This article was originally published by the New Economics Foundation.
The new 12-sided £1 coin launches tomorrow – the first change to the familiar design in more than 30 years. The old round pound is valid up until 15 October, after which they will become worthless.
It won’t be long until you have a new coin or two in your pocket. But where does new money come from, and who actually controls it?
A LICENSE TO PRINT MONEY
Metal coins are produced under the authority of HM Treasury by the Royal Mint. It is estimated that there are currently around £4 billion worth of coins in circulation, and the Royal Mint has created 1.5 billion new £1 coins.
The other form of physical money is paper notes. These are created under the authority of the Bank of England and printed by specialist printer De La Rue. It is estimated that there around £68 billion worth of notes in circulation.
Because money costs very little to produce, but commands a high value in the economy, creating new money is a profitable business. A £10 note costs just a few pennies to print but can be used to purchase £10 worth of goods and services. Those who are permitted to create new money therefore have a privilege not enjoyed by anyone else in the economy.
Historically, issuing money has been a royal prerogative, and the resulting purchasing power accrued to the seigneur or ruler. The revenue earned from the issuance of new money – the difference between the purchasing power and the cost of producing the money – was referred to as seigniorage.
Because the cost of producing coins is quite high relative to the face value, the amount of seigniorage generated from coins is very limited. But banknotes are a different story: since 1990 the Bank of England has transferred £36 billion of seigniorage profits to HM Treasury, which has been used to support day-to-day spending priorities.
THERE’S MORE TO MONEY THAN CASH
But this is only part of the picture. In modern economies, coins and physical notes only make up around 3% of the total money supply. The remaining 97% is electronic bank deposits, or the money that is in your bank account. Whenever you make a purchase in a shop using your debit card, you are doing so using bank deposits.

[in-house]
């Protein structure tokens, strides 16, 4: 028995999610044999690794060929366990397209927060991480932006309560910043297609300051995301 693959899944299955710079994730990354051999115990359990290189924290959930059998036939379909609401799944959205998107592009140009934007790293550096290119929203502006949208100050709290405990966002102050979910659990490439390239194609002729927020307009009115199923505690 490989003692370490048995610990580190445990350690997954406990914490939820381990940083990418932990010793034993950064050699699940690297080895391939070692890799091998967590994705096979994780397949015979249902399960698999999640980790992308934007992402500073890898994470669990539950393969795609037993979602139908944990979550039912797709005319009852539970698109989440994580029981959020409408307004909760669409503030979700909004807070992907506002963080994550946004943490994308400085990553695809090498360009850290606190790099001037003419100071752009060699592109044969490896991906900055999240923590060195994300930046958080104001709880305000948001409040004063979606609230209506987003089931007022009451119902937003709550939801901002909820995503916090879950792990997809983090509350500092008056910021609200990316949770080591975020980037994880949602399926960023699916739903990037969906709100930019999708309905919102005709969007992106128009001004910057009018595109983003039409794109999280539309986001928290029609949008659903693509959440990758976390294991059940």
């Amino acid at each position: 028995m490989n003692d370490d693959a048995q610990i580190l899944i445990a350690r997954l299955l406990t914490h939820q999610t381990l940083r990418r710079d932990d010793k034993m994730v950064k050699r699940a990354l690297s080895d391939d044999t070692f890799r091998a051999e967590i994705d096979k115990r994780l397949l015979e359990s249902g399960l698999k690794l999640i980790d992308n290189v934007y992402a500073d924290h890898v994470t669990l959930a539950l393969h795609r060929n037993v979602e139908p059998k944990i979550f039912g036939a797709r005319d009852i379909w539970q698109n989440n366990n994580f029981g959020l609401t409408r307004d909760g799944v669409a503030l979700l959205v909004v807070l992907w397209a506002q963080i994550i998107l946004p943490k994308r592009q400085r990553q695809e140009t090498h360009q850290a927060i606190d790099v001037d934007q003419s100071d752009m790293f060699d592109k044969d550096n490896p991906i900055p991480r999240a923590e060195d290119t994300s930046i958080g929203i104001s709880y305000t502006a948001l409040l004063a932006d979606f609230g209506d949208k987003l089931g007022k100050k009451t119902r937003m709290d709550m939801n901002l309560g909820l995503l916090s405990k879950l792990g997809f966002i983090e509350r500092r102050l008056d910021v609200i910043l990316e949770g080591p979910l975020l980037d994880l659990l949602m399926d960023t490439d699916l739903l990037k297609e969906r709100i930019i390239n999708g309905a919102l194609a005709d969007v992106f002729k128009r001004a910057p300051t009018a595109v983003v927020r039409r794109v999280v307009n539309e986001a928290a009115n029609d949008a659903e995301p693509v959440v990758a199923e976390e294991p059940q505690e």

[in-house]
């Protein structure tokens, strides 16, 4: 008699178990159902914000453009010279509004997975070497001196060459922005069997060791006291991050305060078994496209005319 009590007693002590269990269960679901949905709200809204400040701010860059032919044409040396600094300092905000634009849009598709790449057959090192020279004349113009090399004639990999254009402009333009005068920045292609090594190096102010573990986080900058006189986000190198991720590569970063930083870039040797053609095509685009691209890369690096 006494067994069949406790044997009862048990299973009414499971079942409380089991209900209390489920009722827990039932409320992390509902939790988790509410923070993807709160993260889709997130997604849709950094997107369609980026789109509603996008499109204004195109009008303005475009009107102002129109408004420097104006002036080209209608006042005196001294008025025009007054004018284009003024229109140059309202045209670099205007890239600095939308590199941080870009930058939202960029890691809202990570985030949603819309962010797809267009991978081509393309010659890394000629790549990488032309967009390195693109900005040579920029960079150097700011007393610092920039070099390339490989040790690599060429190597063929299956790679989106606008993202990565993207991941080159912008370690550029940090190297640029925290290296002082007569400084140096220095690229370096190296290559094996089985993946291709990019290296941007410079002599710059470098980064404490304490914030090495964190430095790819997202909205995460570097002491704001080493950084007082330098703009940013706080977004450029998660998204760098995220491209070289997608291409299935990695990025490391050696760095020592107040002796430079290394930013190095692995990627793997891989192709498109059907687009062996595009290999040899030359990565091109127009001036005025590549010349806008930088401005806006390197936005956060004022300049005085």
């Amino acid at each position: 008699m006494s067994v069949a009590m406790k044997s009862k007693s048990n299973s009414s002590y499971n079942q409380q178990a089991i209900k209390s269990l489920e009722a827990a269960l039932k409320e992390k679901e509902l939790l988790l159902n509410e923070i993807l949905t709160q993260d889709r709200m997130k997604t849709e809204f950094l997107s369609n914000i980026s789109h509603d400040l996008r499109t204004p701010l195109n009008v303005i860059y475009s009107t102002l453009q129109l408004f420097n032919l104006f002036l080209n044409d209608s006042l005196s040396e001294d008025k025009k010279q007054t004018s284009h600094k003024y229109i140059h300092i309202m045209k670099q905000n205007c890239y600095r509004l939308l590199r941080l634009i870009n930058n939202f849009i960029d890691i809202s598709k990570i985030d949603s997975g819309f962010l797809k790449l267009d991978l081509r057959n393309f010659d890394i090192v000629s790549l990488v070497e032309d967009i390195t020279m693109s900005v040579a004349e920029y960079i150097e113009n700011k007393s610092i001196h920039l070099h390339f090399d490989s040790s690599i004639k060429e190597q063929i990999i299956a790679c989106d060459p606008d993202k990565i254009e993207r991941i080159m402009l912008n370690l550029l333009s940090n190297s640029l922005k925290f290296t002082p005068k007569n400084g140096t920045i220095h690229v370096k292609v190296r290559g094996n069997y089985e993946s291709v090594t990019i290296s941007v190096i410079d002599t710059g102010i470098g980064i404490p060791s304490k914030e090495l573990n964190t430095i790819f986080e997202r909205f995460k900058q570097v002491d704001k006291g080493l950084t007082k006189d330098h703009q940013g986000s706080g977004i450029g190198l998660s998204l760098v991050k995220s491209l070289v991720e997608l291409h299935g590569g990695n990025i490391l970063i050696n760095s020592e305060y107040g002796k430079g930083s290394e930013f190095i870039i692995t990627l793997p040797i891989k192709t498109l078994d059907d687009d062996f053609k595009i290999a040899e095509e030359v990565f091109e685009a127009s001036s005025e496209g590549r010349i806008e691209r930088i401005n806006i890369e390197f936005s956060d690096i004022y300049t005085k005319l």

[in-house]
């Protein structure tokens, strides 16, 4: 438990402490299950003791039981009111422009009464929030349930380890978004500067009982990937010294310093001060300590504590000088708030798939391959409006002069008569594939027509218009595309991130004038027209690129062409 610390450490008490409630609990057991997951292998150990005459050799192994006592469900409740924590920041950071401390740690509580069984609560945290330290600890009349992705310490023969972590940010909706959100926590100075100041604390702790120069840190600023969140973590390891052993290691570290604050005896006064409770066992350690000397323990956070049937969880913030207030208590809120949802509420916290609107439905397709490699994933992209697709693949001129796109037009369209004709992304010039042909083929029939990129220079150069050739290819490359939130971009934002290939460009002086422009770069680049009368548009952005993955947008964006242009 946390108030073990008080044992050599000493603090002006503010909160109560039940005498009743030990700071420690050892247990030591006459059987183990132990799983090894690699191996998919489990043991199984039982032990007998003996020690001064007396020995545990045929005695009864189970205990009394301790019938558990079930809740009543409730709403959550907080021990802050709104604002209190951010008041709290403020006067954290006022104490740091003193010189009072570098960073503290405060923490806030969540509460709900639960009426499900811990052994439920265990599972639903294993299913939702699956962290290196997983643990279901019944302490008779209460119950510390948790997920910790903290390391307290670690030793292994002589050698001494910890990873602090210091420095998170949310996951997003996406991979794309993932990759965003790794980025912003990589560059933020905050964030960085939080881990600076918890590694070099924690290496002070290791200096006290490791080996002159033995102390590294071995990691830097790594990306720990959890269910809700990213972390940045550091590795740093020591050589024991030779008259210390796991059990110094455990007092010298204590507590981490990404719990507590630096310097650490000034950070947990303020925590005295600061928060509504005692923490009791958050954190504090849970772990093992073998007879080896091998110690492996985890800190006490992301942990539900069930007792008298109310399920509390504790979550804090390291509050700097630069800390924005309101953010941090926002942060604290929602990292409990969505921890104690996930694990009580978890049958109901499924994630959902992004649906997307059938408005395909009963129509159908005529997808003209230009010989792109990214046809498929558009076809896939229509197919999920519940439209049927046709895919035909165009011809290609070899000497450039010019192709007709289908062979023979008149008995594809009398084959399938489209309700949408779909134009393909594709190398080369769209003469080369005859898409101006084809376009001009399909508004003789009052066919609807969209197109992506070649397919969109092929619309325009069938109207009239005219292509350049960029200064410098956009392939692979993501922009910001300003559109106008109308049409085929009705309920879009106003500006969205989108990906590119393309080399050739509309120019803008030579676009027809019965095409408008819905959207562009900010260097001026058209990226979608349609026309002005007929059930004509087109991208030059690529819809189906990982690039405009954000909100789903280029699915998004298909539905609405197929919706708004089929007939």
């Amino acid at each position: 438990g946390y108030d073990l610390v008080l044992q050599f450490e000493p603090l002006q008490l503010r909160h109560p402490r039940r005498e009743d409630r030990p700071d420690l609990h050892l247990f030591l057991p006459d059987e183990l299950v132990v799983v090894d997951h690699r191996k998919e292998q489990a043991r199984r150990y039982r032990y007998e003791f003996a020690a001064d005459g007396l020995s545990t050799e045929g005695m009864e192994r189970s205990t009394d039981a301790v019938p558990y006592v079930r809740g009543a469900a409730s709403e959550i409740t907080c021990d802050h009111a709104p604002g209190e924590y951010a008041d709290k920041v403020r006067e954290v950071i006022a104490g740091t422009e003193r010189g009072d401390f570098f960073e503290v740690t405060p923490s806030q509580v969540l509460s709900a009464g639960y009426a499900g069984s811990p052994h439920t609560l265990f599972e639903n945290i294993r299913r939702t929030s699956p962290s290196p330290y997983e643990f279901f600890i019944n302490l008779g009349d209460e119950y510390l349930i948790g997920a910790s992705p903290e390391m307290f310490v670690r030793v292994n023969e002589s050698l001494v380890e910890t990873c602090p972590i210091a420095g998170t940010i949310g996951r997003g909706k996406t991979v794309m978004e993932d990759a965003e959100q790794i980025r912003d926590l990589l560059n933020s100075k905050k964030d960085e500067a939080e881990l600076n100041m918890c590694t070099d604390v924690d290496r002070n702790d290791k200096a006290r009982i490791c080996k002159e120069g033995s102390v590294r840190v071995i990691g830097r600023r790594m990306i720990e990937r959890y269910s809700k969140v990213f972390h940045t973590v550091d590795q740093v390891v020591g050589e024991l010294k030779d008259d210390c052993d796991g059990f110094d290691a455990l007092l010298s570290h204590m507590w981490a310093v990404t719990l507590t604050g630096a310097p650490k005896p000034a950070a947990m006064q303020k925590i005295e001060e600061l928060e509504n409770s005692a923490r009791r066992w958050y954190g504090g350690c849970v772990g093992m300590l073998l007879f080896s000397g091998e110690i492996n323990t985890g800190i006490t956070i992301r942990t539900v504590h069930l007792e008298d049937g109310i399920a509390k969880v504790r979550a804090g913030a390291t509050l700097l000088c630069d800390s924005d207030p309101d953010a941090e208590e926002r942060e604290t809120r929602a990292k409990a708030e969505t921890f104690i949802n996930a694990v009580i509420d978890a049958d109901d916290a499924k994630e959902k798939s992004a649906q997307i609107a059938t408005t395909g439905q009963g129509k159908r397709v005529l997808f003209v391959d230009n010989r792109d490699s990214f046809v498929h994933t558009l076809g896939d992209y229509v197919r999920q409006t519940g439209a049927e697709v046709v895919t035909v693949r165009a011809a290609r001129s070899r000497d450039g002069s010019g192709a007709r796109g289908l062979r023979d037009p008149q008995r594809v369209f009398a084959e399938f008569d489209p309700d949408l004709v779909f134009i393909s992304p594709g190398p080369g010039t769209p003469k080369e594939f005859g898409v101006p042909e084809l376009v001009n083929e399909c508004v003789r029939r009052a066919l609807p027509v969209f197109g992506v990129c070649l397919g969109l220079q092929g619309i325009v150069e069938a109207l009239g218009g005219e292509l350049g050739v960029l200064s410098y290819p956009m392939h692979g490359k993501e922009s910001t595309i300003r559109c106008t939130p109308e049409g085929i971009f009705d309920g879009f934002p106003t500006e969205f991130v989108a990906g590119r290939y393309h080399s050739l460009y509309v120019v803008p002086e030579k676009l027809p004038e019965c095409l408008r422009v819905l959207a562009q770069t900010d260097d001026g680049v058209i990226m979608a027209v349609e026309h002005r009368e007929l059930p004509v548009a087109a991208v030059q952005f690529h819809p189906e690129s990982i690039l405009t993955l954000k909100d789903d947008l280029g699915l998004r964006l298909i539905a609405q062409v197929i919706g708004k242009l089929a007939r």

This type of money is not created by the Bank of England, the Royal Mint, or any other part of government. Instead, it is created by commercial banks such as Barclays, Lloyds, RBS, and HSBC.
The process by which bank deposits are created has long been a source of confusion. Part of this stems from a common misunderstanding of what banks do. A prevalent view among the general public and some economists is that banks are financial intermediaries that take money from savers and lend it to borrowers. Another general view is that banks borrow central bank reserves from the central bank and then lend them out to the public. Both views, however, are incorrect – as was recently confirmed by the Bank of England.
“ALL THE PROFITS ARISING FROM THE CREATION AND USE OF ELECTRONIC MONEY HAS BEEN CAPTURED BY BIG BANKS”
The reality is that banks create new money in the form of bank deposits when they make new loans. If you take out a new mortgage from a bank, the money is not taken from someone else’s savings, nor is it taken from the bank’s own reserves. Rather, the bank simply creates the money electronically via the keystroke of a computer and credits your bank account with additional deposits. When banks issue new loans, they expand both sides of their balance sheet simultaneously, creating an asset (the loan) and a liability (the customer’s deposit in the bank account).
Although cash is still used widely, if households and businesses want to use electronic money and access the payments system they must hold their money in the form of electronic bank deposits. Because these deposits are created by commercial banks – not by the government – all of the seigniorage profits arising from the creation and use of electronic money has been captured by big banks.
BANKS MAKE MONEY FROM MAKING MONEY
We recently calculated that this has amounted to a hidden subsidy of around £23 billion per year. This suggests that a large proportion of banks’ profits are underpinned by their control over the money supply, an essential piece of public infrastructure. Meanwhile, the government is forced to borrow at interest from the private sector when it wishes to spend more money than it receives from taxation.
We could and should take back control over the creation of money. A number of central banks, including the Bank of England and the Swedish central bank, are currently researching the idea of issuing “central bank digital currency”. This would be a digital form of physical cash created by the Bank of England that could be held by households and firms.
Introducing central bank digital currency could allow the state to recapture some of the seigniorage that currently accrues to the commercial banking sector by providing a competing form of electronic money to bank deposits. This would enable the government to spend more or borrow less from the private sector.
It would also give central banks an additional policy tool to help boost demand when interest rates are already very low. For example, the central bank could directly credit the accounts of households enhancing consumption or enabling households to reduce debt overhang – so called “helicopter money” which has been proposed by a number of notable economists. It might also enable greater financial inclusion, by providing access to digital payment platforms for everyone.
While the future of our pound coins could be digital, there’s certainly no harm in enjoying the new 12-sided coins while they last. But most importantly, make sure you spend your old round pounds before 15 October – they’ll end up worthless regardless of who controls them.